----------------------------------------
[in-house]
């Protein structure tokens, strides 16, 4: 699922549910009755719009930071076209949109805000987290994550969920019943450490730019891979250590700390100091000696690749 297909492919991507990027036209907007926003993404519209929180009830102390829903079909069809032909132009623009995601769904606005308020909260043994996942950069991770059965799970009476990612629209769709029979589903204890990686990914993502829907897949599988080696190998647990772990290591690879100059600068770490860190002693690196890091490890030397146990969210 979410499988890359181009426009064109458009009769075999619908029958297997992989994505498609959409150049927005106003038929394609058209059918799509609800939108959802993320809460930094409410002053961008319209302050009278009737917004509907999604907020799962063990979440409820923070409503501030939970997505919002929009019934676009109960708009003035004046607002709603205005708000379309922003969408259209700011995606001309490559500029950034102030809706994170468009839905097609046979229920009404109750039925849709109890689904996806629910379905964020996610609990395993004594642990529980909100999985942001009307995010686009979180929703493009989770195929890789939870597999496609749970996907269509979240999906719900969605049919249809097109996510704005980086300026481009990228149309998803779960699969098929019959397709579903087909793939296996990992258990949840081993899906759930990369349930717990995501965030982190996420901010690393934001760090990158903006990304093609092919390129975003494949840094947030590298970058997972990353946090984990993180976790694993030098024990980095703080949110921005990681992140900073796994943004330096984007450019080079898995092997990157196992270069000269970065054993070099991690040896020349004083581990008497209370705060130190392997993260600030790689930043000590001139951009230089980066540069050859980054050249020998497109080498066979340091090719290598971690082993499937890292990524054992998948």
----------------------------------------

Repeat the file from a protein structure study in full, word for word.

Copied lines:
[in-house]
């Protein structure tokens, strides 16, 4: 699922549910009755719009930071076209949109805000987290994550969920019943450490730019891979250590700390100091000696690749 297909492919991507990027036209907007926003993404519209929180009830102390829903079909069809032909132009623009995601769904606005308020909260043994996942950069991770059965799970009476990612629209769709029979589903204890990686990914993502829907897949599988080696190998647990772990290591690879100059600068770490860190002693690196890091490890030397146990969210 979410499988890359181009426009064109458009009769075999619908029958297997992989994505498609959409150049927005106003038929394609058209059918799509609800939108959802993320809460930094409410002053961008319209302050009278009737917004509907999604907020799962063990979440409820923070409503501030939970997505919002929009019934676009109960708009003035004046607002709603205005708000379309922003969408259209700011995606001309490559500029950034102030809706994170468009839905097609046979229920009404109750039925849709109890689904996806629910379905964020996610609990395993004594642990529980909100999985942001009307995010686009979180929703493009989770195929890789939870597999496609749970996907269509979240999906719900969605049919249809097109996510704005980086300026481009990228149309998803779960699969098929019959397709579903087909793939296996990992258990949840081993899906759930990369349930717990995501965030982190996420901010690393934001760090990158903006990304093609092919390129975003494949840094947030590298970058997972990353946090984990993180976790694993030098024990980095703080949110921005990681992140900073796994943004330096984007450019080079898995092997990157196992270069000269970065054993070099991690040896020349004083581990008497209370705060130190392997993260600030790689930043000590001139951009230089980066540069050859980054050249020998497109080498066979340091090719290598971690082993499937890292990524054992998948």